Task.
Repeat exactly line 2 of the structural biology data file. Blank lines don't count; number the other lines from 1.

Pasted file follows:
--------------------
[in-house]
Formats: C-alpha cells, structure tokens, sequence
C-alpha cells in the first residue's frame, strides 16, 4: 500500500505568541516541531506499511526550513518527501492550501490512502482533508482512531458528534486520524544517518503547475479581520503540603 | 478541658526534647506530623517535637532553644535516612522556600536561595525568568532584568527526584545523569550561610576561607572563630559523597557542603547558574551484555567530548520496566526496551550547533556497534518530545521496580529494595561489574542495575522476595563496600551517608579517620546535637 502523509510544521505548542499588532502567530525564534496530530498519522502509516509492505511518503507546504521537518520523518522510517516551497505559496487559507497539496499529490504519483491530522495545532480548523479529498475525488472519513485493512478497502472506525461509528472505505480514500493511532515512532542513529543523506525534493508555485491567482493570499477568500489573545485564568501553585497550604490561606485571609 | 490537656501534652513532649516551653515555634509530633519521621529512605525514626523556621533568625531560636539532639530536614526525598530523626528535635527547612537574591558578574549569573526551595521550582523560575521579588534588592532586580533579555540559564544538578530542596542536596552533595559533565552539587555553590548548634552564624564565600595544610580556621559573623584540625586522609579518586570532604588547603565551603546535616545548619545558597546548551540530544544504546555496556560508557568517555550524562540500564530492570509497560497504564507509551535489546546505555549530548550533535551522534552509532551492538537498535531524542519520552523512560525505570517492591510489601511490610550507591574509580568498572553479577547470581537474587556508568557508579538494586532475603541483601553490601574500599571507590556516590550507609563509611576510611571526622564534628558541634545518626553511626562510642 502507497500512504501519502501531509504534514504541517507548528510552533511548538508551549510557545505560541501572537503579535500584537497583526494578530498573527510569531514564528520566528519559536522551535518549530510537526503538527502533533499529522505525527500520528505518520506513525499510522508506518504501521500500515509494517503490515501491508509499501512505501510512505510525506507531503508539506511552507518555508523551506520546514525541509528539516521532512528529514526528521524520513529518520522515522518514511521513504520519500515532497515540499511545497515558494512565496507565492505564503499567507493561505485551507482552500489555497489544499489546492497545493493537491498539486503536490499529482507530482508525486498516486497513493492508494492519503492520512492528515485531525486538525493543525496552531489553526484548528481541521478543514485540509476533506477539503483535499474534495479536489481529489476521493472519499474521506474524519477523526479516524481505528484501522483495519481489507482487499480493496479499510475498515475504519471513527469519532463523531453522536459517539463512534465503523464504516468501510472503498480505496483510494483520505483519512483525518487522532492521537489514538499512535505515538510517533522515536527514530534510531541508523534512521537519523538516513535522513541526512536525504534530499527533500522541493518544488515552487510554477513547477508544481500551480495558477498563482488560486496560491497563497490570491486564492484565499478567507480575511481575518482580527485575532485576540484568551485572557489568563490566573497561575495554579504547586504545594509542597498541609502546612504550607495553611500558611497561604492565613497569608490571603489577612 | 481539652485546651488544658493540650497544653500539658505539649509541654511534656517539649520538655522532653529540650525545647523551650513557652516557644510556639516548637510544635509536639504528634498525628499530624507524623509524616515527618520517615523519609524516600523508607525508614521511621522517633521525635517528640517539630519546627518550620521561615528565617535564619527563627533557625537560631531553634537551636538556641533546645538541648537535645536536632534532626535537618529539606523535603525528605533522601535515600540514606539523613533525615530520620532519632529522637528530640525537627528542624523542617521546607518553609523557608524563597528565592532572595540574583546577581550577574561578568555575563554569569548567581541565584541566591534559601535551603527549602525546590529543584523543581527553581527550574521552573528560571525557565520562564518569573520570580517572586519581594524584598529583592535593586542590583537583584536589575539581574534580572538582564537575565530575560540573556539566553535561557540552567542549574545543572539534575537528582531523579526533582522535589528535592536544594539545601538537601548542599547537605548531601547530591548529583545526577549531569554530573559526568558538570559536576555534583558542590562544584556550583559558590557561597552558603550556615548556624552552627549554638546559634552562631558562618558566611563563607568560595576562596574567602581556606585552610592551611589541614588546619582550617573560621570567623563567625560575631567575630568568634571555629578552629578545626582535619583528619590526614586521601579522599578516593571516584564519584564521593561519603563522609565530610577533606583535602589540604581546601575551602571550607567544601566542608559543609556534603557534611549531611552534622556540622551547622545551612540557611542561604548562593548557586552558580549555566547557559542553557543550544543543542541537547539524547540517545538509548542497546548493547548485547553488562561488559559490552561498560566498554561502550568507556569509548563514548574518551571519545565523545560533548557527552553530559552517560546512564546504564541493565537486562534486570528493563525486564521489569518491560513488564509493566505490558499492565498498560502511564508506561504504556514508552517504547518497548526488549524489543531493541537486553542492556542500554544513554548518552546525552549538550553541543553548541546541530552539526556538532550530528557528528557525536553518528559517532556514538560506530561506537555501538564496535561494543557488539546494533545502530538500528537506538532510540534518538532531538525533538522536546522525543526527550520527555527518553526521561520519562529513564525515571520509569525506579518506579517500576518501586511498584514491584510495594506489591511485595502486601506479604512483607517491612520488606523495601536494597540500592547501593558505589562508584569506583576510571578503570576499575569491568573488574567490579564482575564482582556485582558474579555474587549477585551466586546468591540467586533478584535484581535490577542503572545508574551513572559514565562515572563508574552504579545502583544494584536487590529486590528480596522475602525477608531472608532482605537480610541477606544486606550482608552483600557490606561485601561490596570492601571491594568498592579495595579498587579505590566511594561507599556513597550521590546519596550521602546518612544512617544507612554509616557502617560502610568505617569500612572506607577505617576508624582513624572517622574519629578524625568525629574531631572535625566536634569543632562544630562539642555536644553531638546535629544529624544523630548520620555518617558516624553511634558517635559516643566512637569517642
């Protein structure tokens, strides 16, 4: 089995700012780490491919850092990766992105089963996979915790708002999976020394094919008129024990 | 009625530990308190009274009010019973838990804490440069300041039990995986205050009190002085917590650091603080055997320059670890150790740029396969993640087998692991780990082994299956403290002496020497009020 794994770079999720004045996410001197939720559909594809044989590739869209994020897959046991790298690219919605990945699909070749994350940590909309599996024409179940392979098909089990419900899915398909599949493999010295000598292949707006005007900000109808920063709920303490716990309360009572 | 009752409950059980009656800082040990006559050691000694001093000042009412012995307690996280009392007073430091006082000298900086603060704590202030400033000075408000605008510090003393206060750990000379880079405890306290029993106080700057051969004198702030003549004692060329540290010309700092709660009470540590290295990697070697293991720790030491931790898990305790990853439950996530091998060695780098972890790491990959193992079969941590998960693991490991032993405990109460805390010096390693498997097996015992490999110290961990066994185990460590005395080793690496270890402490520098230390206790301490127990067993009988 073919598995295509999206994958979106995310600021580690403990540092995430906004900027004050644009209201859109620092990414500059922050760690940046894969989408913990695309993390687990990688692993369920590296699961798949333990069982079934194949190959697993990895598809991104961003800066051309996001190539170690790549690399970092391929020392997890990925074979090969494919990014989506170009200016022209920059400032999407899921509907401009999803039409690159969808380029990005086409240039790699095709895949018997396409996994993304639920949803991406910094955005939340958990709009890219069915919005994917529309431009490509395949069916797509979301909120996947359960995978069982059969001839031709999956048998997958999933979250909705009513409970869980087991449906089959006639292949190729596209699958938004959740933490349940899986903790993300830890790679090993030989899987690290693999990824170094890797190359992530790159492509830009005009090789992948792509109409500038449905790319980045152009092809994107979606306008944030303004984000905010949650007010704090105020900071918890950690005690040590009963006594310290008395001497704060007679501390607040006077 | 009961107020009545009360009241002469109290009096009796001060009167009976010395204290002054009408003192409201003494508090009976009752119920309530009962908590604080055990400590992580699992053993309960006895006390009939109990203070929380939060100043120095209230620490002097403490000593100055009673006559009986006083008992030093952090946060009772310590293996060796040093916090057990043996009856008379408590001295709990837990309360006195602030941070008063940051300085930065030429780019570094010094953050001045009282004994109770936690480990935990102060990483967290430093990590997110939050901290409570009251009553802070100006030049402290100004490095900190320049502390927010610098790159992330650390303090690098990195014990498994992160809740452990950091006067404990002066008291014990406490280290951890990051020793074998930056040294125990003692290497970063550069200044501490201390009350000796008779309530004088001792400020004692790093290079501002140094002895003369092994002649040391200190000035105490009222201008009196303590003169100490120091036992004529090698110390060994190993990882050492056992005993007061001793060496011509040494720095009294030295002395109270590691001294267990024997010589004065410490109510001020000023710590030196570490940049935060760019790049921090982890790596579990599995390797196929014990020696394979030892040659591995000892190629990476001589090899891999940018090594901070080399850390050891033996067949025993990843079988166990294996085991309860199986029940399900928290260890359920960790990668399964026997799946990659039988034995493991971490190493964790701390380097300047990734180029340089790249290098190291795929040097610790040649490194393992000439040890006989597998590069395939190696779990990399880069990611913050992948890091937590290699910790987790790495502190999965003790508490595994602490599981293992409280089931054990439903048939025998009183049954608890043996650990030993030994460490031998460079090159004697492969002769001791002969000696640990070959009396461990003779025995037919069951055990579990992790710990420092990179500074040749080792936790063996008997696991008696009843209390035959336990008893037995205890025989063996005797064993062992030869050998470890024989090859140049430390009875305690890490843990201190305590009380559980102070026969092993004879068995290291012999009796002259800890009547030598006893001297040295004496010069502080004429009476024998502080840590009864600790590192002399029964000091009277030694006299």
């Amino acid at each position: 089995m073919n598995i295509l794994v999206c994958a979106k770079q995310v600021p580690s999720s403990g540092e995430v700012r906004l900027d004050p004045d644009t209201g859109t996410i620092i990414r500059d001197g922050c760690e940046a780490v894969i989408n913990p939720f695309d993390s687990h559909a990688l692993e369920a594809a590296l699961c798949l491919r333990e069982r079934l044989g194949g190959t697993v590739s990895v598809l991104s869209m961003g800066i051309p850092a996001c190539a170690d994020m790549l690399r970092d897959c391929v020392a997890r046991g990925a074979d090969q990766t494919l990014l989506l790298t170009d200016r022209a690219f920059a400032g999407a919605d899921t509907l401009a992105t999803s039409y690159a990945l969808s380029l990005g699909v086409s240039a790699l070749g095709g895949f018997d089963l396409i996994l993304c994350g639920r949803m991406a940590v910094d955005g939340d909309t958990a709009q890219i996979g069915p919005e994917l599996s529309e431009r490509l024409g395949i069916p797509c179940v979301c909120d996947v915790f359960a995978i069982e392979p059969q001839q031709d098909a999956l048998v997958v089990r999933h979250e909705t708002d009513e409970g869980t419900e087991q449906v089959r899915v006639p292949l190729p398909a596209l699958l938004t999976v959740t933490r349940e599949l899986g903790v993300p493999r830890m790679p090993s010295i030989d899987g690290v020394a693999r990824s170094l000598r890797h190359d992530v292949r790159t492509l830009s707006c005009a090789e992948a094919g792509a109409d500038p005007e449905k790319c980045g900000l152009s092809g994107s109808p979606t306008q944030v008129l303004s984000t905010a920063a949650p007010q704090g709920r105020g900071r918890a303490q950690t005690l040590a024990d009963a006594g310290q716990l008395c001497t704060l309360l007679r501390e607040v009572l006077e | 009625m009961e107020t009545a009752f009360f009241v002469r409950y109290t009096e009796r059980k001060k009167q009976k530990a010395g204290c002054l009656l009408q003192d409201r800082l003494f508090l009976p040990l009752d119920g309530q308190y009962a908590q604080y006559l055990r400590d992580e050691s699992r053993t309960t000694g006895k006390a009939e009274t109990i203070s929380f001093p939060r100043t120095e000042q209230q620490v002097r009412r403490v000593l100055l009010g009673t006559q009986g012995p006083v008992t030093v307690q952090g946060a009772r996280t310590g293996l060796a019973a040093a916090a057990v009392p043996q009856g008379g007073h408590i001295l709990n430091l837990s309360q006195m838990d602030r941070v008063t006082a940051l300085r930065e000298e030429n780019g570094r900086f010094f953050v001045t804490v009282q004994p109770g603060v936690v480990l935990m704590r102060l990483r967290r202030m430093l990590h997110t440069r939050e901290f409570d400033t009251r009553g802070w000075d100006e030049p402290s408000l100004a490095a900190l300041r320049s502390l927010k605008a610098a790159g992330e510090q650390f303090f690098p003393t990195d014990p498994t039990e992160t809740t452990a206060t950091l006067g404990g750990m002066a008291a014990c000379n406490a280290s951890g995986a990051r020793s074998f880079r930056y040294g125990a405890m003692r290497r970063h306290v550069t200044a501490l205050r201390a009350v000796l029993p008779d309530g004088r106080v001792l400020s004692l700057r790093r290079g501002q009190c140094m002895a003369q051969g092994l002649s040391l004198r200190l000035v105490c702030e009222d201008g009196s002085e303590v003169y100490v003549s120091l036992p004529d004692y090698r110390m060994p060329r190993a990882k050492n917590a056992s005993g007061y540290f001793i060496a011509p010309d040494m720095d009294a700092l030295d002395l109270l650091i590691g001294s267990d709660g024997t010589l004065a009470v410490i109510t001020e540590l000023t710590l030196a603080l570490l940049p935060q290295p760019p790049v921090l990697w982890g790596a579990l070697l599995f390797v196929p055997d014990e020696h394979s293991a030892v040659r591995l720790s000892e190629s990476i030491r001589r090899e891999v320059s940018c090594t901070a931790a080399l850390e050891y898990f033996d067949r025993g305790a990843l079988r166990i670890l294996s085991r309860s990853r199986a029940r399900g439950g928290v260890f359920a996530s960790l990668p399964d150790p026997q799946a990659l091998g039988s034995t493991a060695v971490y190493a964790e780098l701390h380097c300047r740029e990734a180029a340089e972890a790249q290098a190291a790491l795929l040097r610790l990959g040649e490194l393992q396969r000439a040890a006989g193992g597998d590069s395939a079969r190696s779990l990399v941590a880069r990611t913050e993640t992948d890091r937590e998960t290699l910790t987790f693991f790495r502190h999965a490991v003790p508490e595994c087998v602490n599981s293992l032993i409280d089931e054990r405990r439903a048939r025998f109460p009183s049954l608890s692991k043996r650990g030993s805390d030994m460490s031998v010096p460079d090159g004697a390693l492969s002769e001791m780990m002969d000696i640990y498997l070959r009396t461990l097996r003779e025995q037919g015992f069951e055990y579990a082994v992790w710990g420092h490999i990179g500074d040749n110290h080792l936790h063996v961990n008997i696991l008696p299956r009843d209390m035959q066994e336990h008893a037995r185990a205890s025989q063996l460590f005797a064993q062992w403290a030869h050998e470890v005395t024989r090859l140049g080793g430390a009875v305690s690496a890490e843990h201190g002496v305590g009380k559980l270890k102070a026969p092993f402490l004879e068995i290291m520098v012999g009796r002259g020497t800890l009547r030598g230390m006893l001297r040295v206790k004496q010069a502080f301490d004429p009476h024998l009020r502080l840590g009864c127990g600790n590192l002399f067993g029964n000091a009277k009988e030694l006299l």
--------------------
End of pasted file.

Formats: C-alpha cells, structure tokens, sequence